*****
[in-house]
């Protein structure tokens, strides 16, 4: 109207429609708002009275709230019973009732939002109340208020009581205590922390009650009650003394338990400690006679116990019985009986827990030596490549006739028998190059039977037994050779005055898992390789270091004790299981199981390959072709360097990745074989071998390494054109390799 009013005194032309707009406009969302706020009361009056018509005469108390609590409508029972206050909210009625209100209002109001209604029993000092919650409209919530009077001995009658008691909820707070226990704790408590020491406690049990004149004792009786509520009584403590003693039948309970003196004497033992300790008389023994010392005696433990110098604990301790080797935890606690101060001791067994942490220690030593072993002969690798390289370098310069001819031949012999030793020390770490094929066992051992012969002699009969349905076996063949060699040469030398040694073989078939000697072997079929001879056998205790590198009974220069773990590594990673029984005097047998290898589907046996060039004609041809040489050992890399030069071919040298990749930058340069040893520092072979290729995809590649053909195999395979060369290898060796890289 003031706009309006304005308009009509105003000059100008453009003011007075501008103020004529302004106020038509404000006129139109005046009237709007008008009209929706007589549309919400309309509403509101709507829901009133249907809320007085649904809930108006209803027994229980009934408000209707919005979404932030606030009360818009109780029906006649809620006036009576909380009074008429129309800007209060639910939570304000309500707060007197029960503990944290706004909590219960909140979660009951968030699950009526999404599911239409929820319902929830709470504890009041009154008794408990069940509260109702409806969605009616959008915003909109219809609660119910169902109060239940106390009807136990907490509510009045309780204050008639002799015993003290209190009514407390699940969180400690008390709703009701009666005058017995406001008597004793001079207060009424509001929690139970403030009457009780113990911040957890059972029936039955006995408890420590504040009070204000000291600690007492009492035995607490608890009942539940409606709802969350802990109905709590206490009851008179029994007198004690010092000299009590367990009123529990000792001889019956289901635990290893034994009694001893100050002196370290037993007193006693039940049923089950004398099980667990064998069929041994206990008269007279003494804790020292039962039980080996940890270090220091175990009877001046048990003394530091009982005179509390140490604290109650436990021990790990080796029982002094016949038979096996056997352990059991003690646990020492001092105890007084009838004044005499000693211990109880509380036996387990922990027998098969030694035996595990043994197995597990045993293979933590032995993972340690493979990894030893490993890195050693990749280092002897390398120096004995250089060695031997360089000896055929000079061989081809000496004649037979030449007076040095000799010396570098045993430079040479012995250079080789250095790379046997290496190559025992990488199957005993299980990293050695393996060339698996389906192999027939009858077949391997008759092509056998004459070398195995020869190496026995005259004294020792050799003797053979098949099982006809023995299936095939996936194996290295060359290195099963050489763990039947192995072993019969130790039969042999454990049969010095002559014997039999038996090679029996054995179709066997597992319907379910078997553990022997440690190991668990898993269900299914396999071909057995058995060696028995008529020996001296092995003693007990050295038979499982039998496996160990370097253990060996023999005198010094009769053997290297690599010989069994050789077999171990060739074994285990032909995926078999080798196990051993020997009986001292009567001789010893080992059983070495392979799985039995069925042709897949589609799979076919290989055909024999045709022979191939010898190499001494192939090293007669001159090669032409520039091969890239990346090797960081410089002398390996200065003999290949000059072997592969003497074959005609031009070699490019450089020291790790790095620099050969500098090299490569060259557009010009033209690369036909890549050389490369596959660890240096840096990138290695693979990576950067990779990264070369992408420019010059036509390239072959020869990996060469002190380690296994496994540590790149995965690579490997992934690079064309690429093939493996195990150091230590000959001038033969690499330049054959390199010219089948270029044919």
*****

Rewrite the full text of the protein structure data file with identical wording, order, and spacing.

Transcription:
[in-house]
């Protein structure tokens, strides 16, 4: 109207429609708002009275709230019973009732939002109340208020009581205590922390009650009650003394338990400690006679116990019985009986827990030596490549006739028998190059039977037994050779005055898992390789270091004790299981199981390959072709360097990745074989071998390494054109390799 009013005194032309707009406009969302706020009361009056018509005469108390609590409508029972206050909210009625209100209002109001209604029993000092919650409209919530009077001995009658008691909820707070226990704790408590020491406690049990004149004792009786509520009584403590003693039948309970003196004497033992300790008389023994010392005696433990110098604990301790080797935890606690101060001791067994942490220690030593072993002969690798390289370098310069001819031949012999030793020390770490094929066992051992012969002699009969349905076996063949060699040469030398040694073989078939000697072997079929001879056998205790590198009974220069773990590594990673029984005097047998290898589907046996060039004609041809040489050992890399030069071919040298990749930058340069040893520092072979290729995809590649053909195999395979060369290898060796890289 003031706009309006304005308009009509105003000059100008453009003011007075501008103020004529302004106020038509404000006129139109005046009237709007008008009209929706007589549309919400309309509403509101709507829901009133249907809320007085649904809930108006209803027994229980009934408000209707919005979404932030606030009360818009109780029906006649809620006036009576909380009074008429129309800007209060639910939570304000309500707060007197029960503990944290706004909590219960909140979660009951968030699950009526999404599911239409929820319902929830709470504890009041009154008794408990069940509260109702409806969605009616959008915003909109219809609660119910169902109060239940106390009807136990907490509510009045309780204050008639002799015993003290209190009514407390699940969180400690008390709703009701009666005058017995406001008597004793001079207060009424509001929690139970403030009457009780113990911040957890059972029936039955006995408890420590504040009070204000000291600690007492009492035995607490608890009942539940409606709802969350802990109905709590206490009851008179029994007198004690010092000299009590367990009123529990000792001889019956289901635990290893034994009694001893100050002196370290037993007193006693039940049923089950004398099980667990064998069929041994206990008269007279003494804790020292039962039980080996940890270090220091175990009877001046048990003394530091009982005179509390140490604290109650436990021990790990080796029982002094016949038979096996056997352990059991003690646990020492001092105890007084009838004044005499000693211990109880509380036996387990922990027998098969030694035996595990043994197995597990045993293979933590032995993972340690493979990894030893490993890195050693990749280092002897390398120096004995250089060695031997360089000896055929000079061989081809000496004649037979030449007076040095000799010396570098045993430079040479012995250079080789250095790379046997290496190559025992990488199957005993299980990293050695393996060339698996389906192999027939009858077949391997008759092509056998004459070398195995020869190496026995005259004294020792050799003797053979098949099982006809023995299936095939996936194996290295060359290195099963050489763990039947192995072993019969130790039969042999454990049969010095002559014997039999038996090679029996054995179709066997597992319907379910078997553990022997440690190991668990898993269900299914396999071909057995058995060696028995008529020996001296092995003693007990050295038979499982039998496996160990370097253990060996023999005198010094009769053997290297690599010989069994050789077999171990060739074994285990032909995926078999080798196990051993020997009986001292009567001789010893080992059983070495392979799985039995069925042709897949589609799979076919290989055909024999045709022979191939010898190499001494192939090293007669001159090669032409520039091969890239990346090797960081410089002398390996200065003999290949000059072997592969003497074959005609031009070699490019450089020291790790790095620099050969500098090299490569060259557009010009033209690369036909890549050389490369596959660890240096840096990138290695693979990576950067990779990264070369992408420019010059036509390239072959020869990996060469002190380690296994496994540590790149995965690579490997992934690079064309690429093939493996195990150091230590000959001038033969690499330049054959390199010219089948270029044919």